Paul Creasman, Ph.D.
Past IMRD Project(s): Co-director
of the Ponta
da Piedade (Lagos, Portugal) and Algarve region nautical
archaeology survey, recording, and assessment project. Conducted
by the Institute of Nautical Archaeology, Camara Municaipal
de Lagos, Center for Maritime Archaeology and Conservation,
and the IMRD.
Director/PI of the Cairo
Dahshur Boats project. Conducted with the support of the
Egyptian Museum, Cairo (Egypt), the Supreme Council on Antiquities
(Egypt), the Institute of Nautical Archaeology, MSC LT Jordan
Institute for International Awareness, Melbern G. Glasscock
Center for Humanities, RPM Nautical Foundation, and the IMRD.
specialist to the expedition
Gawasis/Wadi Gawasis on the Red Sea, Egypt. Conducted
by the Istituto Universitario Orientale, Naples (Italy) and
Boston University, Boston (USA), under the direction of Prof.
Rodolfo Fattovich and Prof. Kathryn A. Bard. Dr. Claire Calcagno
and Dr. Chiara Zazzaro are in charge of ship-related elements
from the sites.
of the Harriot
Manuscript Publication project (Cambridge, England) focuses
on Thomas Harriot's (1560-1621) manuscript on shipbuilding
and rigging- Arcticon (the name-sake of the IMRD's
annual). Unfortunately, this manuscript is now lost and only
chapters of Harriot's personal notes remain, buried in the
archives. It is the goal of this project to transcribe, synthesize,
and publish these lost notes. The IMRD is the sole sponsor
of this endeavor.
(Ph.D): Texas A&M University, Anthropology (Nautical
Extracting Cultural Information
from Ship Timber
Filipe Castro (alternate
"This dissertation is rooted in one general question:
what can the wood from ships reveal about the people and cultures
who built them? Shipwrecks are only the last chapter of a
complex story, and while the last fifty years of nautical
archaeology have rewritten a number of these chapters, much
of the information unrelated to a ship’s final voyage
remains a mystery. However, portions of that mystery can be
exposed by an examination of the timbers.
An approach for the cultural investigation
of ship timbers is presented and attempts are made to establish
the most reliable information possible from the largely unheralded
treasures of underwater excavations: timbers. By introducing
the written record, iconographic record, and the social, economic,
and political factors to the archaeological record a more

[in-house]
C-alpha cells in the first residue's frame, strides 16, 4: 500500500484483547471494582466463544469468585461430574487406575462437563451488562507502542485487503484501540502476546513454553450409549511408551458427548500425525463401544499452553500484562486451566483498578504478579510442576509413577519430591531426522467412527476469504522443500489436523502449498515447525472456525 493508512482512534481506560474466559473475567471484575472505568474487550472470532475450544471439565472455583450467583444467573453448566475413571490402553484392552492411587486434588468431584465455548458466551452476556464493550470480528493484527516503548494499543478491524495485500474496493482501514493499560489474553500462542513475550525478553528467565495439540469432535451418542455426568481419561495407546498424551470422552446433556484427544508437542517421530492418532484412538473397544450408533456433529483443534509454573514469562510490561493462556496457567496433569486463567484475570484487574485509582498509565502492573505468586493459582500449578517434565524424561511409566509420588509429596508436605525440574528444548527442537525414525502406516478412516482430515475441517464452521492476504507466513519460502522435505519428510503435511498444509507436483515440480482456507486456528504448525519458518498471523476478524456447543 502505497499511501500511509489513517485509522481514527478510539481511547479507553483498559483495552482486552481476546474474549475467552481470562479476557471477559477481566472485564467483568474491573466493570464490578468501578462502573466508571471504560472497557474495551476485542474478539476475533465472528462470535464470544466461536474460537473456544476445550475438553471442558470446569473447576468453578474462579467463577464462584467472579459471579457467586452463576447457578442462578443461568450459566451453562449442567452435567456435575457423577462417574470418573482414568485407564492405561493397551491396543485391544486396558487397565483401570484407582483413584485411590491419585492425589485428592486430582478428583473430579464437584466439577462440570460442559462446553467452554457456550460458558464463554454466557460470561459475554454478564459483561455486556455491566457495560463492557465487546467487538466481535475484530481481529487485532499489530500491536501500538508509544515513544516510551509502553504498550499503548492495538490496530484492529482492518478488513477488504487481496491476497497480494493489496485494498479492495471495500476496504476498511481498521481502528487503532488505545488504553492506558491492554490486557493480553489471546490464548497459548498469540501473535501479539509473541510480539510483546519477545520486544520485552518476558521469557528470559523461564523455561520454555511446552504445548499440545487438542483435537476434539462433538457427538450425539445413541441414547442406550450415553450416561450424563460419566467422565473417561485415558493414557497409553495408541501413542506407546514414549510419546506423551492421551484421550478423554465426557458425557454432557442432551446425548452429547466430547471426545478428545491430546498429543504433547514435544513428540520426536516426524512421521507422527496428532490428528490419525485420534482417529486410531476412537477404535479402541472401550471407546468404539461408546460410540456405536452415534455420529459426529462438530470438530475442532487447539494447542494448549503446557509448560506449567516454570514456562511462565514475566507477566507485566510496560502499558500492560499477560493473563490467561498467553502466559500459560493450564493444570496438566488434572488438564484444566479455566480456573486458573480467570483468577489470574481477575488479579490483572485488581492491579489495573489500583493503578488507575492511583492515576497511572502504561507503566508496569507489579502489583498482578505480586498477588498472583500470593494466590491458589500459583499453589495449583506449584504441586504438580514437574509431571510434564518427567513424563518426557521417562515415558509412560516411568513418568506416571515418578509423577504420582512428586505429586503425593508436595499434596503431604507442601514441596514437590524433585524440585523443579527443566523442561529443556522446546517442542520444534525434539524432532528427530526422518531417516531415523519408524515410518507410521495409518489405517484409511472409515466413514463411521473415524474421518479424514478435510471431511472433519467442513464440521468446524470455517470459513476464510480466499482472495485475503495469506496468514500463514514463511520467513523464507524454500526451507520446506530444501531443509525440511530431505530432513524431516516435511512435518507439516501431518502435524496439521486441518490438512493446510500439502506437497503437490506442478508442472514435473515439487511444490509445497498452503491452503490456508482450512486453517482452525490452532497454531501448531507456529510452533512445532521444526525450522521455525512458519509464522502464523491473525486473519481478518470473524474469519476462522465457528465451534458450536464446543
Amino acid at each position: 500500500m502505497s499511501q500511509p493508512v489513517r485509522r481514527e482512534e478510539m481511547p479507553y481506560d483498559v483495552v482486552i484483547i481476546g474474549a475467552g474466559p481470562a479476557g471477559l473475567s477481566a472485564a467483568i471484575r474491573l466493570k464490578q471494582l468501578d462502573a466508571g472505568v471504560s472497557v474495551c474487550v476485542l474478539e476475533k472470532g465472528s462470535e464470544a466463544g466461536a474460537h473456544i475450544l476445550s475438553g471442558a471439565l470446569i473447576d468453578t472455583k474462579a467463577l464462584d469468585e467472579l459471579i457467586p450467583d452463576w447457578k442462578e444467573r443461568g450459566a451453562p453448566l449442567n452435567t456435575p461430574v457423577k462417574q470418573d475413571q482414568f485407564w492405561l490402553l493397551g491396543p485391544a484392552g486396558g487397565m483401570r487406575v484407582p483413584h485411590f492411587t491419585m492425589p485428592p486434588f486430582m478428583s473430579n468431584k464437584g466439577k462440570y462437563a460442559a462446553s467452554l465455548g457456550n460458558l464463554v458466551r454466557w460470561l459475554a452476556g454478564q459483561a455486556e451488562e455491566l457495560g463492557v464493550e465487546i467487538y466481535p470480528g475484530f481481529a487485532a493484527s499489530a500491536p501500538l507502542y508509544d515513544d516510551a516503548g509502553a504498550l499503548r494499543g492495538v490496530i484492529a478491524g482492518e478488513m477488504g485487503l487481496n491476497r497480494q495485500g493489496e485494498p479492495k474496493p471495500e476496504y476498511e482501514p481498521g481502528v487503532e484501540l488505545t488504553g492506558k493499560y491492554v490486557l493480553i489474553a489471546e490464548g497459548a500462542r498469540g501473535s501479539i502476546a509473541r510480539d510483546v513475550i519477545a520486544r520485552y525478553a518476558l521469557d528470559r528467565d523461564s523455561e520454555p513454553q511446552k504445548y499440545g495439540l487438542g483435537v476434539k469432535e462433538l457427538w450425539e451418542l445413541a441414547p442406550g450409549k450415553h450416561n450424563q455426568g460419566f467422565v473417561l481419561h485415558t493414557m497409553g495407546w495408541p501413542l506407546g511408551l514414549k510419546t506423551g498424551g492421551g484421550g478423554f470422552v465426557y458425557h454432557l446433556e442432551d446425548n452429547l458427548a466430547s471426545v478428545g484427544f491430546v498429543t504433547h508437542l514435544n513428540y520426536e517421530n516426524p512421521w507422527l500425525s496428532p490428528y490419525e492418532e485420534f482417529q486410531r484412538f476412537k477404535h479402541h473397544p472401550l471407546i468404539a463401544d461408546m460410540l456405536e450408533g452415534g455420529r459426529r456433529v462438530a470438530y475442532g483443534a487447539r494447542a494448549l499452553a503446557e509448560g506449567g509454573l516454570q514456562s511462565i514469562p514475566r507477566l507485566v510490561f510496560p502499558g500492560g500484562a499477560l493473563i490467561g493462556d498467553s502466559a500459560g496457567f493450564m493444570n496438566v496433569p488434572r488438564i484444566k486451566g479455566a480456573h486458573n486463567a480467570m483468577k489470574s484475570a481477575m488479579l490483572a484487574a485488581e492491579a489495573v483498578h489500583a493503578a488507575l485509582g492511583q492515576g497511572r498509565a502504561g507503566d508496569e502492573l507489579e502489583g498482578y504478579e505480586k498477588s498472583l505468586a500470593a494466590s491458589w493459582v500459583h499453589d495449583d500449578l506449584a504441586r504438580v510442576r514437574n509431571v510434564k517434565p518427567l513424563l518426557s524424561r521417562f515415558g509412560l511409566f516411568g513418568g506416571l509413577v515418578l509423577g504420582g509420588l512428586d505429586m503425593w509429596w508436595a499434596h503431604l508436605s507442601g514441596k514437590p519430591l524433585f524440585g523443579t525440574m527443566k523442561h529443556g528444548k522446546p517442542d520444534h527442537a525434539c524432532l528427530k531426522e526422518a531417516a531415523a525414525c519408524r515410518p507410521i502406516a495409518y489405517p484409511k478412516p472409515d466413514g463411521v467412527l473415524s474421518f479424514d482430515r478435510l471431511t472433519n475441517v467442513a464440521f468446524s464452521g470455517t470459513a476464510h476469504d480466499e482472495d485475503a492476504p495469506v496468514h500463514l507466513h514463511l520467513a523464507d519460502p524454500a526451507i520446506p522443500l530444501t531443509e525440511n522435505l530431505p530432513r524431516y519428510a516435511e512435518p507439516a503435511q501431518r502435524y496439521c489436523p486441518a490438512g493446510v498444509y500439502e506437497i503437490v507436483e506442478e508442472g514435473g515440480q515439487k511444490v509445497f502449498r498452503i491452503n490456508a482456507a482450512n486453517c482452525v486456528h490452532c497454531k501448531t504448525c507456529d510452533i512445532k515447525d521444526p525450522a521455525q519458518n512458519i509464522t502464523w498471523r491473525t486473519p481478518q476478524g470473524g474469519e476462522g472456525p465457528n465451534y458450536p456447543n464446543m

complete analysis of the cultural implications of ship and
boat timbers is possible. I test the effectiveness of the
approach in three varied case-studies to demonstrate its limits
and usefulness: ancient Egypt’s Middle Kingdom, the
Mediterranean under Athenian influence, and Portugal and the
Iberian Peninsula during the Discoveries. The results of these
studies demonstrate how ship timbers can be studied in order
to better understand the people who built the vessels."
of Arts: Texas A&M University, Anthropology (Nautical
Thesis Title: The Cairo Dahshur
Conferred: Dec. 2005
"Excavations conducted in A.D. 1894 and 1895 by French
archaeologist Jean-Jacques de Morgan at the funerary complex
of the ancient Egyptian Middle Kingdom pharaoh Senwosret III
on the plain of Dahshur revealed some unparalleled finds which
included five or six small boats. These boats provide a unique
opportunity in nautical archaeology—to study contemporaneous
hulls. Today, only four of the "Dahshur boats" can
be located with certainty; two are in the United States, one
in the Carnegie Museum of Natural History in Pittsburgh and
one in the Field Museum of Natural History in Chicago. The
remaining two are on display in The Egyptian Museum, Cairo.
Since their excavation these boats
remained relatively inconspicuous until the mid-1980s when
a study of the two hulls in the United States was conducted.
However, the two boats in Cairo remained largely unpublished.
This thesis combines personal observation
and recording of the Cairo boats over two summers to reveal
more unique characteristics of the hulls and will facilitate
a future study of the group as a whole. Each boat is discussed
individually and is further divided into its major components
by order of construction."